Fill 'er up - THe Growler
Indeed, spilled diesel on wet roundabouts is a killer.
Fill 'er up - doctorchris
Honda Jazz handbook also says stop filling after first cut off.
Funny car the Jazz because the fuel tank is about 3 feet away from the filler so the pipe connecting the two must contain a good few litres of fuel.
Fill 'er up - Cliff Pope
Not quite on the subject, but it reminds me of something I have always meant to ask:
Does your car have a metal flap across the filler hole, sealing it when the nozzle is withdrawn? Mine does, and as I withdraw the nozzle it usually gives another small gush of fuel, which of course cannot flow down the pipe because the flap has now sealed. Do you ignore the trapped petrol and let it slosh down the overflow pipe, or stick the nozzle back in to let it down into the tank?
What is the purpose of this irritating device?
Fill 'er up - L'escargot
>>Do you ignore the trapped petrol and
let it slosh down the overflow pipe, or stick the nozzle
back in to let it down into the tank?


On the principle of "waste not, want not", stick the nozzle back in.
--
L'escargot by name, but not by nature.
Fill 'er up - HF
At the risk of sounding *very* stupid - but hey I'm used to it - if I put the nozzle too far in I get the click very quickly. On the rare occasions that I actually 'fill up', I do have to perform sleight of hand movements to fool the filler-upper that I am actually serious about wanting more than a fiver's worth.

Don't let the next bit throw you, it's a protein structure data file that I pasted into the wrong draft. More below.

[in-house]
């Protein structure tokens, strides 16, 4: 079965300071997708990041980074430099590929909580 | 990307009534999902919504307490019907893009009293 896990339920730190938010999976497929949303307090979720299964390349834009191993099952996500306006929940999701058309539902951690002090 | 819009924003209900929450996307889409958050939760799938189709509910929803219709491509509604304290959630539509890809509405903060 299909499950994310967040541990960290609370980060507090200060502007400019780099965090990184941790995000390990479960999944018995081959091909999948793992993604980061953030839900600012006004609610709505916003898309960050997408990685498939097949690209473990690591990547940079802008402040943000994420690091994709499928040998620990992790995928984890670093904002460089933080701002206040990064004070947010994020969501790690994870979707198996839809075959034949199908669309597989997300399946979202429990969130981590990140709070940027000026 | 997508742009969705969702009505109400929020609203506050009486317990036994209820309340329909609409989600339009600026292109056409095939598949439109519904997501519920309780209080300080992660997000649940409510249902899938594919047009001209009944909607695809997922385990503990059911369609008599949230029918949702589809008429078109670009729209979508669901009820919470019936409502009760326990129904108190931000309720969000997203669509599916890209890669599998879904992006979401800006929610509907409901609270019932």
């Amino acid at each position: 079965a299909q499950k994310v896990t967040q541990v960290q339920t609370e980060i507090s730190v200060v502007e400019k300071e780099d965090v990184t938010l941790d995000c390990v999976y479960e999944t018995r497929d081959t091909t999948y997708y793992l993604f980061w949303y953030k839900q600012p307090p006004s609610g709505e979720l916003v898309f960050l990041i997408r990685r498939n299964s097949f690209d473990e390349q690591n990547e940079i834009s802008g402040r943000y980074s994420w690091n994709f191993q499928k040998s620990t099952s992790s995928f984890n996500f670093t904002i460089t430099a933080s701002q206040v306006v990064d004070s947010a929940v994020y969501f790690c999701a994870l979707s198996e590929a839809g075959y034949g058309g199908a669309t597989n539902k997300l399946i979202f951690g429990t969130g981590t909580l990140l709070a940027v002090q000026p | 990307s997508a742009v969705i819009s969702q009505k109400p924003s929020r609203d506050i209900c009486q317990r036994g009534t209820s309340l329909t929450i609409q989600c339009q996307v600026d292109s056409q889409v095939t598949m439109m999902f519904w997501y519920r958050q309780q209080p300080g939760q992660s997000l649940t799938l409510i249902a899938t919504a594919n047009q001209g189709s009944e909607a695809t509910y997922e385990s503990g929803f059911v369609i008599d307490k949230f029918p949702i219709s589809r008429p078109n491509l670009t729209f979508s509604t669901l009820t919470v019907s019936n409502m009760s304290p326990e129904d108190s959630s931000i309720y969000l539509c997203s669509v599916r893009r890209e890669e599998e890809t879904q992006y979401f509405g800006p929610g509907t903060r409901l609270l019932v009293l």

Getting carried away and letting it do what it wants when one only has a tenner on one is not good either.

HF
'Don't get to post very often anymore, and boy when I do I know you all wish I'd opted for oblivion'.
Fill 'er up - Dynamic Dave
HF,

it sounds like the diesel is frothing when you're filling up and fooling the nozzle into thinking the tank is full - hence why it is shutting off. Try *pouring* the diesel in at a slower rate, ie, squeeze the trigger half way in and not all the way. It will take a little longer but at least the pump won't keep shutting off every few seconds.
Fill 'er up - HF
Thank you, as always, DD. :)
Fill 'er up - LongDriver {P}
Dan G.

Throth - what a great way to spell it !

The correct way is of course "froth", unless you are from Essex or are under 21, wear a baseball cap backwards, trousers that fit someone considerable larger than you, drive a daft Nova and still go trick-or-treating, in which case it is "froff" :o)